The Mt. Mitchell Trail has been beckoning me for years, and I had always wanted to hike it during the winter to get the full mountain experience. The weather was supposed to be sunny but bitterly cold and windy on Martin Luther King Jr. weekend, which sounded perfect to me because visibility would be outstanding. I woke up extremely early on Saturday and drove to the Black Mountain Campground in Pisgah National Forest to begin my ascent. The Mt. Mitchell Trail is one of few trails in the mountains of North Carolina that boasts many similarities to a summit trail out West or in the Northeast. It starts deep in the South Toe River Valley far below the Black Mountain range and climbs unrelentingly for 5.5 miles to the summit. As you climb you’ll experience a multitude of ecosystems as the forest changes from Appalachian and northern hardwood forests to dense rhododendron and mountain laurel to tall pines and eventually the rare southern Appalachian spruce-fir forest near the summit. Mt. Mitchell, standing at  6,684 feet, is the highest peak in the Appalachian Mountains and the eastern United States. You can drive to the summit, mill around the visitor’s center and stroll a few hundred yards to the observation platform before leaving. Or you can conquer this peak the old-fashioned way by hiking the Mt. Mitchell Trail.

Continue reading “Mt. Mitchell Trail – Pisgah National Forest, NC”

Grandfather Mountain via Daniel Boone Scout Trail – Grandfather Mountain State Park, NC

 

Attic Window Peak rising high above MacRae Gap - from MacRae Peak
Attic Window Peak rising high above MacRae Gap – from MacRae Peak

This is one of my favorites in North Carolina. A hike along the crest of Grandfather Mountain should be on everyone’s bucket list if they live in the Southeast. The crest trail is readily identified as one of the most rugged in the East and some (probably just me) may consider this the “Old Rag of North Carolina.” While not quite as rugged and technical as the nicknames suggest, Grandfather Mountain offers miles of exciting rock scrambles, ladders, cables, huge cliffs, exposed rocky summits, 16 distinct ecosystems, and views in every direction of tallest mountains in the Appalachian chain. Topping out at 5,946 feet this mountain dominates the surrounding valleys. There are 3 ways to access the crest trail. Two of them require difficult ascents from the valleys below and are part of the state park system. The third option is part of the private tourist attraction that existed prior to the state’s purchase of the land in 2008 to create a new state park. This attraction operates independently from the state park and costs $20/adult person to enter. The advantage is you can drive all the way to the ridge between Linville Peak and MacRae Peak. Click here for more information about the tourist attraction area of the mountain. The disadvantage is the cost and you will be amidst the crowds flocking to the bridge. The best way to experience the mountain is to start at the Boone Fork parking area and traverse all 4 peaks on Grandfather Mountain (Calloway, Attic Window, MacRae, and Linville) en route to the Mile High Swinging Bridge.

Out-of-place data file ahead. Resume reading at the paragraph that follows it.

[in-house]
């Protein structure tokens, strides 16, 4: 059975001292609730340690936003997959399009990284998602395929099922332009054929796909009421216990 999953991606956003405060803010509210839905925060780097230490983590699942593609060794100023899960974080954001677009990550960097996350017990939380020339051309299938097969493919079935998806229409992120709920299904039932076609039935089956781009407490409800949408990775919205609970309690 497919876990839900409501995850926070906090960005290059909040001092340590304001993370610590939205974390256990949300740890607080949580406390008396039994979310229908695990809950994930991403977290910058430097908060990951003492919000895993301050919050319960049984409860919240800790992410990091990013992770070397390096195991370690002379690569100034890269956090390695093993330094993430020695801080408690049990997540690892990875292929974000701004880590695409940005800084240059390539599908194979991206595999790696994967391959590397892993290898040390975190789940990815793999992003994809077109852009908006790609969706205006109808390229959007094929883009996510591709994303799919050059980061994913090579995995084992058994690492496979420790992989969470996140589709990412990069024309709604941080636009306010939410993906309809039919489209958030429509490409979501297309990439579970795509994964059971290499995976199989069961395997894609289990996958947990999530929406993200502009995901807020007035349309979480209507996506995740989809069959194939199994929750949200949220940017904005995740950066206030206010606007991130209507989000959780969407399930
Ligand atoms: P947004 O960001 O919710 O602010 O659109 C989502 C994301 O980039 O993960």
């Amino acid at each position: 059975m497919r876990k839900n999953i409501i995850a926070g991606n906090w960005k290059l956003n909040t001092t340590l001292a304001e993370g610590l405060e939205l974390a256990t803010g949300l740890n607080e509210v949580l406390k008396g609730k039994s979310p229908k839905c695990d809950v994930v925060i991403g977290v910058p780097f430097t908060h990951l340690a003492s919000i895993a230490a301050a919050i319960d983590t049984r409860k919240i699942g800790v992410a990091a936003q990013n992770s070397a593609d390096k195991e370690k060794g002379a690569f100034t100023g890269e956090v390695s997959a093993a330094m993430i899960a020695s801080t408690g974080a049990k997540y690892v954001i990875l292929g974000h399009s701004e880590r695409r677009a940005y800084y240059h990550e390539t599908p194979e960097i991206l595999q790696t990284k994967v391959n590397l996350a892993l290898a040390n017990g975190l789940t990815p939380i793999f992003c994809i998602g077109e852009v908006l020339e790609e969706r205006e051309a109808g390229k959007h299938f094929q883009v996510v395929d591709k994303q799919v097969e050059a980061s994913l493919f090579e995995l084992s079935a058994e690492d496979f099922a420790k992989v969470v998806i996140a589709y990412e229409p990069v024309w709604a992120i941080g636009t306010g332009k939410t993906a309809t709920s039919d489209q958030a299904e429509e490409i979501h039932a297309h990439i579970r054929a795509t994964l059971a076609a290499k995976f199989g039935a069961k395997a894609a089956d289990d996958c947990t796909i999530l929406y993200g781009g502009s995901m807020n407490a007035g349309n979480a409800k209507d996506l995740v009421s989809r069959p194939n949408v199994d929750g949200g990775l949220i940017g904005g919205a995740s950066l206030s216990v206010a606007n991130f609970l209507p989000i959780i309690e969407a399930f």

Continue reading “Grandfather Mountain via Daniel Boone Scout Trail – Grandfather Mountain State Park, NC”

Buckquarter Creek and Holden Mill – Eno River State Park, NC

 

Eno River beside Holden Mill Trail
Eno River beside Holden Mill Trail

It was one of those days I did not feel like waking up early and driving a few hours to hike. Sometimes it is too much effort to get up on the weekend and drive 3 hours each way. My days usually come to 12+ hours with the hike and drive. It is difficult to do it every week without backpacking or changing my schedule entirely. I slept in and spent the early afternoon watching soccer and writing but the day was too nice outside to ignore. Located just outside of Durham, Eno River State Park is arguably the top outdoor destination in the Triangle. It boasts 3 sections with 28 miles of hiking trails along Eno River in the rugged foothills of the Piedmont. I’ve been to Eno many times throughout the years but primarily for short strolls along the river to see the power of the water after a large rain event. It does offer a lot of trails and my favorite section has always been in the West district along the river on the Buckquarter Creek and Holden Mill loop trails. My plan in the waning afternoon light was to tackle these loops and add the short out-and-back to Holden Mill and also the Ridge-Shakori loop. This hike samples some of the best trails Eno River State Park has to offer and provides a good half-day excursion conveniently located within the Triangle.

Continue reading “Buckquarter Creek and Holden Mill – Eno River State Park, NC”